Author Topic: Should I quit my job just to liberate my 401k?  (Read 948 times)

Must_Stash_NM

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Should I quit my job just to liberate my 401k?
« on: December 30, 2021, 09:24:45 AM »
So this is mostly a thought experiment; I have no plan to actually quit my job in the near future.

This comes about because of the current job market conditions that our economy is experiencing.  I work for a large megacorp and my division is actively hiring at a rapid rate.  New employees coming in have enjoyed nice pay increases from their previous jobs.

My situation:  I'm about 2 years from FIRE and the bulk of my money is in my company's 401k.  Thanks to generous employer matching and market growth it has done quite well.  I also have about 10% of my NW in a pension plan that the company phased out several years ago, which can be lump-summed into an IRA anytime after I quit the company, regardless of age.  I also have a Roth IRA set up so that I can initiate a conversion ladder when the time comes. 

So, the current job market situation has me thinking about the implications of quitting my job, which would do two things: allow me to take a sabbatical, and roll my 401k and pension money out of the company's plans and into a Trad IRA. 

In theory, under the current job market, I could quit now and simply return to my previous job in a few months to a year, without much of a career penalty.  During my "sabbatical," I would roll the 401k/pension into a Trad IRA where I would have more control over how that money could be used and invested.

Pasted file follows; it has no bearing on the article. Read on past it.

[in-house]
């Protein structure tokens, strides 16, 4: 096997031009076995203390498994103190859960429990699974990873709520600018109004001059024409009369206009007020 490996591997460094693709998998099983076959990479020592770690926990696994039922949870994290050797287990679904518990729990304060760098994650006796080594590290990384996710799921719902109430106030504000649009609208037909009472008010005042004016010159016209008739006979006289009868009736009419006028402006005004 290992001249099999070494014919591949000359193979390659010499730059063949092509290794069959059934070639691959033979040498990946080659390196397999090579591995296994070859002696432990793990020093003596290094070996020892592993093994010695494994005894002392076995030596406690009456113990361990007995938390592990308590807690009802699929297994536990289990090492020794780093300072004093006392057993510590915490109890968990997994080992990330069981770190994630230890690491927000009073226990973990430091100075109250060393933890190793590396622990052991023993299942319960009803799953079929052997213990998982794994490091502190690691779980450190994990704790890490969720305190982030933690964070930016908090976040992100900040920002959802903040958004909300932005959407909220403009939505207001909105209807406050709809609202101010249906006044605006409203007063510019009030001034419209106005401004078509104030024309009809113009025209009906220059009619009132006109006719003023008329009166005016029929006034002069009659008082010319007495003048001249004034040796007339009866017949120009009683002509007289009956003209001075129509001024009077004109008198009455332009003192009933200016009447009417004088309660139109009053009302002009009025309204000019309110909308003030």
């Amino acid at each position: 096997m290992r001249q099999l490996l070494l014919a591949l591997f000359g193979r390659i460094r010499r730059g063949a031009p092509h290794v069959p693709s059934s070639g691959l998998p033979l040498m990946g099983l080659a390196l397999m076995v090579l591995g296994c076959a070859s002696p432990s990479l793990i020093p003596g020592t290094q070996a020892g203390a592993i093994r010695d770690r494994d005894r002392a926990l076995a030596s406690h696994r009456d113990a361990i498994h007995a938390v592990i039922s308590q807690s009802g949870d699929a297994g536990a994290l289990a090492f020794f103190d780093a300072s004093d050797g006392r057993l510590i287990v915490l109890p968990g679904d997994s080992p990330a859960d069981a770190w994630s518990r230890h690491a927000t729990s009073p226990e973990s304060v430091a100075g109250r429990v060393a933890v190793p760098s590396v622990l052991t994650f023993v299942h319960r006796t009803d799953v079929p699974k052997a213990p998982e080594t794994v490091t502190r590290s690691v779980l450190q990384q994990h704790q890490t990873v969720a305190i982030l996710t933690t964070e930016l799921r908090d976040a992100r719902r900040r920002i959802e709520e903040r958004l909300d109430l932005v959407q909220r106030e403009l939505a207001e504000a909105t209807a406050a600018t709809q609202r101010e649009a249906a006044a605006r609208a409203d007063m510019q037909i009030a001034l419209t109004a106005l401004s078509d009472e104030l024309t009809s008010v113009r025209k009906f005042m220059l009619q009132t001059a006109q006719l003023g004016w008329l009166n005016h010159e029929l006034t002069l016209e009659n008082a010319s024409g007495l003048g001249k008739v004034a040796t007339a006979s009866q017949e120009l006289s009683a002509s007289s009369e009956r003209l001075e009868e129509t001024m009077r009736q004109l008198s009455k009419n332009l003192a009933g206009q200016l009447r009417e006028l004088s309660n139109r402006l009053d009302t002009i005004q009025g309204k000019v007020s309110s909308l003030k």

So... would this be a viable strategy, and what advantages would "liberating" a 401k have?  Is it just a waste of time if one's FIRE date is close anyway?  What if one's FIRE date is still 10 years out? 

I suppose that ultimately this isn't any different than a mini-retirement or ordinary sabbatical, but here I just want to focus on the financial strategies that would become available by quitting that would not be available by staying at my job and just riding it out a few more years.

Thanks in advance. 


 


secondcor521

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Re: Should I quit my job just to liberate my 401k?
« Reply #1 on: December 30, 2021, 09:38:12 AM »
Really the only two advantages to "liberating" a 401(k) is that you'd typically have more (and potentially better) investment options in an IRA, and the fees might be less.

The drawbacks of liberation would be the lower contribution limit of an IRA vs. a 401(k), the loss of the "year 55" rule that applies to 401(k)'s but not IRAs, and possibly different asset protection rules if you're concerned about bankruptcy or liability.  Plus the loss of any company match.  Depending on the tax history of the contributions to your 401(k), you might also be impacted by the pro-rata rule.